C. J. Ryland (1892-1980)
Columbus J. Ryland was born in San Jose, California, on December 6, 1892. He studied at the Western Normal California School of Arts and Crafts. After passing his architectural examinations in 1916, he took a position as an engineer with Pacific Portland Cement Company. In 1918 Ryland entered military service and was sent to France. After the war he remained in France to study architecture at the University of Toulouse. He completed dozens of travel sketches of architectural subjects during this period.
Upon returning to the United States, Ryland joined the Fresno firm of Swartz & Swartz. After the death of A.C. Swartz in 1919, Ryland became Fred Swartz's partner in the firm. Swartz & Ryland conducted a brisk business doing residential, commercial, and school work throughout the Central San Joaquin Valley. Among their early Valley projects were the Rustigian Building (1920) in Fresno, the Carlton Hotel (1920) in Turlock, and the Lemoore City Hall (1925). By 1926 their influence extended to the Bay Area, where they designed the Union Stage Depot in Oakland. In 1927 they designed St. Brigid's Church and the handsome Cousins Residence in Hanford. Further expanding their territory, they opened a branch office in Monterey in 1928 and another in Salinas in 1931.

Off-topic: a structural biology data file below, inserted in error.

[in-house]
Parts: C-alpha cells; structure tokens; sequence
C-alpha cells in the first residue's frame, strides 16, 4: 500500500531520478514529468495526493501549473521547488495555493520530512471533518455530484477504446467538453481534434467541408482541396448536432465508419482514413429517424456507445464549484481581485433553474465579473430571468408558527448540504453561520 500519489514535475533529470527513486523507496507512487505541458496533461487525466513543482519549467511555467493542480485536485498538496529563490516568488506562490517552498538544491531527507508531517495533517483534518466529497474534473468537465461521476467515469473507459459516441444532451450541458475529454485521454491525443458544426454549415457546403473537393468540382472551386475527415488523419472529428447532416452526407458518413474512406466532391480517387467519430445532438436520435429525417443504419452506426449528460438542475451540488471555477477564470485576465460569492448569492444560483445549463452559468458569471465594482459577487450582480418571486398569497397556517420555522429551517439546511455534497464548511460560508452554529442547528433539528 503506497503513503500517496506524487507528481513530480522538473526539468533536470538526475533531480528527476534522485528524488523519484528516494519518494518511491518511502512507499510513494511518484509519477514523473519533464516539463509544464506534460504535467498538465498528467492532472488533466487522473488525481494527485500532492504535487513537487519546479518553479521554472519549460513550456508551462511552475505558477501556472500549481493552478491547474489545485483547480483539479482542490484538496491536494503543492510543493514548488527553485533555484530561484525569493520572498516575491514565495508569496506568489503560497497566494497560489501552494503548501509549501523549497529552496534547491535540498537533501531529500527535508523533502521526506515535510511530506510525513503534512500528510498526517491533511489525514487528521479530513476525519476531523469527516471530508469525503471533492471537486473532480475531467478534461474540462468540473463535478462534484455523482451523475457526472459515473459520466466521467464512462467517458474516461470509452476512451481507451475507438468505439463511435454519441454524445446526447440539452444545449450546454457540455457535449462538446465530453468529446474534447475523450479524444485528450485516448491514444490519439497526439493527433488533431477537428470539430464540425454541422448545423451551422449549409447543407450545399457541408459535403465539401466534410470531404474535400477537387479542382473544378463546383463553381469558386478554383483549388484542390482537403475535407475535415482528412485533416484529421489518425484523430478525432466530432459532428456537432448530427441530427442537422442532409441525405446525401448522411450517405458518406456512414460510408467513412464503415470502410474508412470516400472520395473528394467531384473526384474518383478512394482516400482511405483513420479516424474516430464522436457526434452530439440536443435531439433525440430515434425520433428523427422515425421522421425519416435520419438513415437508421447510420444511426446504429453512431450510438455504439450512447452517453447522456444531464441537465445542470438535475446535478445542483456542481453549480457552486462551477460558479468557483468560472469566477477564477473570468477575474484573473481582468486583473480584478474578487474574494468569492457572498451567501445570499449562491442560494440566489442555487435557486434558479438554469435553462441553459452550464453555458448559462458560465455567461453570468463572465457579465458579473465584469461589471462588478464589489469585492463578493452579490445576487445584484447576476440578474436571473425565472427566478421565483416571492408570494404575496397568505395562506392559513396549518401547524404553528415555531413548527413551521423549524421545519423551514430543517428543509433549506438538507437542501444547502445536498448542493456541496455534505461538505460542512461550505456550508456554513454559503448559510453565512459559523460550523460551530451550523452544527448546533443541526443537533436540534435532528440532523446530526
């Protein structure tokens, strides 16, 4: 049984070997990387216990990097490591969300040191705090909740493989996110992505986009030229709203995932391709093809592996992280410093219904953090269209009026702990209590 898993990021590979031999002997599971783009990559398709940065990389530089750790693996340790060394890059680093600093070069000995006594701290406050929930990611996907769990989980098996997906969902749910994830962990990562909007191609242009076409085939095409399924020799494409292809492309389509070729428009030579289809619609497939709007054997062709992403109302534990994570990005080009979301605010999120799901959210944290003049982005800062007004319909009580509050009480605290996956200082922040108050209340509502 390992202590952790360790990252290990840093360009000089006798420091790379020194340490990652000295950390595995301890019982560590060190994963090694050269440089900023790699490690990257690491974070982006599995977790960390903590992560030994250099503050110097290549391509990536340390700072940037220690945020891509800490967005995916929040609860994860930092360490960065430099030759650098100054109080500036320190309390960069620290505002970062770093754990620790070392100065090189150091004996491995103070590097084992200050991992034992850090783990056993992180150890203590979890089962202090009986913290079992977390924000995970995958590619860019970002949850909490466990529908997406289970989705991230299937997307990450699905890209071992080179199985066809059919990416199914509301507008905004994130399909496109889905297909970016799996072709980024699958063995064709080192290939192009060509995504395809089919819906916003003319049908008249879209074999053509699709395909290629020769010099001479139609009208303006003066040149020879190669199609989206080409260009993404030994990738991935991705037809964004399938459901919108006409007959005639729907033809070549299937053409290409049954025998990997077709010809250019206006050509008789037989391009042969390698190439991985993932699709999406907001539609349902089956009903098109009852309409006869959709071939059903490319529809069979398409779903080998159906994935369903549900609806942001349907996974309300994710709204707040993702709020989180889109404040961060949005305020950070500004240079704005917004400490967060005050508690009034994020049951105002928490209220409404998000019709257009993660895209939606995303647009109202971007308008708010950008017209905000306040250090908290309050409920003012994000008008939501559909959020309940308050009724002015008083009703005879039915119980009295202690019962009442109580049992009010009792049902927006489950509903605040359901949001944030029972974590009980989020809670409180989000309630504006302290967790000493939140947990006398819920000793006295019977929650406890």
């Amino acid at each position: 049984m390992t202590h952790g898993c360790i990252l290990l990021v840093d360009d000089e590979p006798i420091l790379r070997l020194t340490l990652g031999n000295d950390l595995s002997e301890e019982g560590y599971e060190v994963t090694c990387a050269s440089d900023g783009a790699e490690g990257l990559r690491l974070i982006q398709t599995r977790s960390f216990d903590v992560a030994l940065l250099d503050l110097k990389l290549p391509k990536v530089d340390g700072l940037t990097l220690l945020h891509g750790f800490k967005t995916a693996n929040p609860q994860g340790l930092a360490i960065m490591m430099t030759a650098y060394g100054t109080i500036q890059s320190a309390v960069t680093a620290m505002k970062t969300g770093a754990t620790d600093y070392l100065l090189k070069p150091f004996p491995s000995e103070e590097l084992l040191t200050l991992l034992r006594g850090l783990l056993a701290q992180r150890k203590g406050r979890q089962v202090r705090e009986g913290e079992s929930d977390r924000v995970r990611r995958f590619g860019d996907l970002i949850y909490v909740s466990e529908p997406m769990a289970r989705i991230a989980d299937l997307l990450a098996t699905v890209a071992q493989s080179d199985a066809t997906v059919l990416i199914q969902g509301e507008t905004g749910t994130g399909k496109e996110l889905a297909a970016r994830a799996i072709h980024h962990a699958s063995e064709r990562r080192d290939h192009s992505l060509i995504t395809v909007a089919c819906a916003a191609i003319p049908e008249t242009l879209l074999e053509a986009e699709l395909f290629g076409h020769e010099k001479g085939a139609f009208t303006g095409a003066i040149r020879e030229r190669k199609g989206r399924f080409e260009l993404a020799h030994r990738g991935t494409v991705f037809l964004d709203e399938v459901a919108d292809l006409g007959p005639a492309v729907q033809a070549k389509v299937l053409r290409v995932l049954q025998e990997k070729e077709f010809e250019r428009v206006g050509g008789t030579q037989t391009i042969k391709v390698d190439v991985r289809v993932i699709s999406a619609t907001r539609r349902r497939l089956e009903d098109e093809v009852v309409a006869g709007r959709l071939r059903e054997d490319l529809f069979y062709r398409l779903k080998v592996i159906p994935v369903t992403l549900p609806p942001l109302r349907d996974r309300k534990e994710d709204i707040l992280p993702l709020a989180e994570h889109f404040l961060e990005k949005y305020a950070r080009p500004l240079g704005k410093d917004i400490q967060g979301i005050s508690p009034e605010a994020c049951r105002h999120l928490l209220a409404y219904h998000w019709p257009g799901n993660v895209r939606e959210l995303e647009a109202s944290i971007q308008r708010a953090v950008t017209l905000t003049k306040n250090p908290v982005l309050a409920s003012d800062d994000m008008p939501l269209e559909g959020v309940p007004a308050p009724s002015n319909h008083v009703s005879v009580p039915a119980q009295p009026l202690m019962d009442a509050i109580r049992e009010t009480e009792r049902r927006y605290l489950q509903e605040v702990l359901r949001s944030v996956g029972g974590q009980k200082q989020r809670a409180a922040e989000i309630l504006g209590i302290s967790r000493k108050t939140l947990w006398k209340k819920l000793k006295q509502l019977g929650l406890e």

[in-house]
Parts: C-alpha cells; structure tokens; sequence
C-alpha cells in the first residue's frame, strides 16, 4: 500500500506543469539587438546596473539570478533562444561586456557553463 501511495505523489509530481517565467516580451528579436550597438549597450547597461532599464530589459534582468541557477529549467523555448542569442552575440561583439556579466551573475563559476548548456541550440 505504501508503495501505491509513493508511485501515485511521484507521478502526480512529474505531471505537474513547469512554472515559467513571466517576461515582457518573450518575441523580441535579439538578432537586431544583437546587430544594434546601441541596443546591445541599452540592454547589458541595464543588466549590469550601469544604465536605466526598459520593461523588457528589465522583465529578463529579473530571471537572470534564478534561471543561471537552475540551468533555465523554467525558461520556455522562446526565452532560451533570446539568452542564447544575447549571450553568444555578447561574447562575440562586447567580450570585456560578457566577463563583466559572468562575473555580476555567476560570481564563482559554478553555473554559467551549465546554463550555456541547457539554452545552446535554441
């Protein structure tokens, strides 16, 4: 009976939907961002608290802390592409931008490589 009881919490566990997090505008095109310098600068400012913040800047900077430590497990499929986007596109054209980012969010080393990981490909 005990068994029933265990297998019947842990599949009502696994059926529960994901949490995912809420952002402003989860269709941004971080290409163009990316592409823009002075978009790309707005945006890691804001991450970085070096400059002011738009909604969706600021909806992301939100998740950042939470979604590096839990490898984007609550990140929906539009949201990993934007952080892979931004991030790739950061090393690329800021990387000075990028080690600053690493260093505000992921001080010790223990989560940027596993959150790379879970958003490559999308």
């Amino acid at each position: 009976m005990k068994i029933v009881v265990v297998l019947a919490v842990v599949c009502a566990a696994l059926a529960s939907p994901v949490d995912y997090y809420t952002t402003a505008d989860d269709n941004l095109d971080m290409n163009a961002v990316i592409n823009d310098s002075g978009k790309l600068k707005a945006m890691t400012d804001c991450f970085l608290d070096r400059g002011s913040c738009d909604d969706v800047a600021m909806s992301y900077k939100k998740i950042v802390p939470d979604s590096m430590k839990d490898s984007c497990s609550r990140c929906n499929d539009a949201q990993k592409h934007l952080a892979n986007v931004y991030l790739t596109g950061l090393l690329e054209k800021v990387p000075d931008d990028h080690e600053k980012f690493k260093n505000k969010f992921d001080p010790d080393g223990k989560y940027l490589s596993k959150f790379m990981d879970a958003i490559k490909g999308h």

Fresno's Tower District contains fine examples of Swartz & Ryland's residential work, including homes for A.B. Clark (1924), Cleve Stout (1924), and A.B. Knapp (1925). Their premier Fresno commission, however, was the 1931 Fresno State College Library (now Fresno City College, shown on right).
During the mid-1930s Ryland established an independent practice in Monterey, capturing such important commissions as Monterey City Hall (1936) and Santa Cruz City Hall (1937). Ryland continued his career after World War II designing buildings for the Santa Clara County Fairgrounds in San Jose.
C. J. Ryland died on January 30, 1980, in Walnut Creek, California.
©1997 John Edward Powell. All rights reserved.